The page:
I could not disagree more. I share your distaste for bad analogies, and for debates about the merits of analogies, but they are an indispensible rhetorical tool.
An apt analogy is often the very best form of argument. I know you do not want to hear about the law, but that is where you find many of the best argument-crafters in this age.
John Roberts, before he became CJ of the Supreme Court, drafted a brief in Alaska v. EPA that the justices allegedly said was the finest the Court ever read. The key point in his argument is an analogy comparing Americans' varied choices in cars to states' discretion in selecting pollution controls. Seriously.
Determining the “best” control technology is like asking different people to pick the “best” car. Mario Andretti may select a Ferrari; a college student may choose a Volkswagen Beetle; a family of six a mini-van. A Minnesotan’s choice will doubtless have four-wheel drive; a Floridian’s might well be a convertible. The choices would turn on how the decisionmaker weighed competing priorities such as cost, mileage, safety, cargo space, speed, handling, and so on. Substituting one decisionmaker for another may yield a different result, but not in any sense a more “correct” one. So too here. Because there is no “correct” BACT determination for any particular source, the EPA cannot conclude that a State failed to include the “correct” BACT limitation in a PSD permit, the way the EPA can conclude, say, that the State failed to require a PSD permit, that the State failed to include a BACT limitation at all in a PSD permit, or that the State issued a permit allowing emissions to exceed available increments.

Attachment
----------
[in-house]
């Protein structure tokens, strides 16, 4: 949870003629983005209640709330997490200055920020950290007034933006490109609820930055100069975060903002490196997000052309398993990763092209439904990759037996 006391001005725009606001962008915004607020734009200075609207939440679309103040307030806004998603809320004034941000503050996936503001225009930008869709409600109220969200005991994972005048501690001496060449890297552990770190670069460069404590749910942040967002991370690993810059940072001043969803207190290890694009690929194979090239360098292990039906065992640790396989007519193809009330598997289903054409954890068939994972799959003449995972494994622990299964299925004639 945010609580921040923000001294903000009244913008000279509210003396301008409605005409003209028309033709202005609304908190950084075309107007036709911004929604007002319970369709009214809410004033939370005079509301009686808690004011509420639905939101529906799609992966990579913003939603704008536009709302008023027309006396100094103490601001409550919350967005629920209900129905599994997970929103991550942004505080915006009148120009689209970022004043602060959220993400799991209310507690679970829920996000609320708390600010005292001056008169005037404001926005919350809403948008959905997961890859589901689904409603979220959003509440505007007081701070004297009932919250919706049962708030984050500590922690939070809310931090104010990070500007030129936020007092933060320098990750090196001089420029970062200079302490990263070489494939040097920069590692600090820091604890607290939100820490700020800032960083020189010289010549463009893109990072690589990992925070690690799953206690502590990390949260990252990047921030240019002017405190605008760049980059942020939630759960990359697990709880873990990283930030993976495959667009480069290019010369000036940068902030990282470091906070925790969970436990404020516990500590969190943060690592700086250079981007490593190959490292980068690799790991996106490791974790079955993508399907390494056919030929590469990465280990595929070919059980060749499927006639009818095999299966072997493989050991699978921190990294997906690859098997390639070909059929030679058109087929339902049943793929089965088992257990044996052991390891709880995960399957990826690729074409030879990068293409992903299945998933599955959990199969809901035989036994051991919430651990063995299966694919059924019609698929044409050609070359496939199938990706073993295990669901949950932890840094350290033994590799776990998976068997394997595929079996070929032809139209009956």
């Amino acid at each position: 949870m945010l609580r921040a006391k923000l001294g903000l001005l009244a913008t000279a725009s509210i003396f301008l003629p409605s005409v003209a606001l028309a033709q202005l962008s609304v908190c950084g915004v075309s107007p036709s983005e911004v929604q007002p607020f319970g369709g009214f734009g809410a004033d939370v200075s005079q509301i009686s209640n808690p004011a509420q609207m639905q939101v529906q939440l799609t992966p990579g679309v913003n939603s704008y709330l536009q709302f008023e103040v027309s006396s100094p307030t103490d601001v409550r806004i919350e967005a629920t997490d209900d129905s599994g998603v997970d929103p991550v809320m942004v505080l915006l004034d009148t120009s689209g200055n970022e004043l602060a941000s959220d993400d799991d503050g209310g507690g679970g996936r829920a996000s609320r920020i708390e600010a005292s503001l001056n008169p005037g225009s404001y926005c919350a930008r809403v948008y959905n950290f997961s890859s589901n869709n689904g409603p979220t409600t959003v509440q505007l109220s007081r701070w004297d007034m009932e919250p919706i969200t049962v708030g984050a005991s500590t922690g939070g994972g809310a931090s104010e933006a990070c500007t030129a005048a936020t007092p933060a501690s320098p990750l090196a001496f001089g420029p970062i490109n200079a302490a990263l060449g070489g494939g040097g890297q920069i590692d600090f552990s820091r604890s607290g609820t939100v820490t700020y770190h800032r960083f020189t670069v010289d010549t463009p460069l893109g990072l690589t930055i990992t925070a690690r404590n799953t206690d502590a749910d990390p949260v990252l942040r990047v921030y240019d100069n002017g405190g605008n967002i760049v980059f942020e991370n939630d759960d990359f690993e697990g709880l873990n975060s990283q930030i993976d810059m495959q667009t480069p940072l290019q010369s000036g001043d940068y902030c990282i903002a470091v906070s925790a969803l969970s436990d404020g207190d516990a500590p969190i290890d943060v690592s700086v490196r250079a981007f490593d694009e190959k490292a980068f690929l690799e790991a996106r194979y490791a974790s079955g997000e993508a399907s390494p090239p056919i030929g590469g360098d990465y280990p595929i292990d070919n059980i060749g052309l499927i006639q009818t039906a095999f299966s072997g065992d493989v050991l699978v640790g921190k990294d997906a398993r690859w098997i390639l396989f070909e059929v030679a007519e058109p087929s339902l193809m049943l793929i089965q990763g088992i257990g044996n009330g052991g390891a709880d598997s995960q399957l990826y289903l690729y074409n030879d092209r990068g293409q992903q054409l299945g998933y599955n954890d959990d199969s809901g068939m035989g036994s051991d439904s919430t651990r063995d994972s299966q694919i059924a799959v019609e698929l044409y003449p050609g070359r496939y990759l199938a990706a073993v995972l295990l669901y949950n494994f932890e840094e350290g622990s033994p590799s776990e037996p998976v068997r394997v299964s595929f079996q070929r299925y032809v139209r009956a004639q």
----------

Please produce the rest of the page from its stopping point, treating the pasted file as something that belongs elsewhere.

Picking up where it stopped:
If that is top-shelf argument for the Supreme Court, I think many of our analogies are good enough for Mgoblog.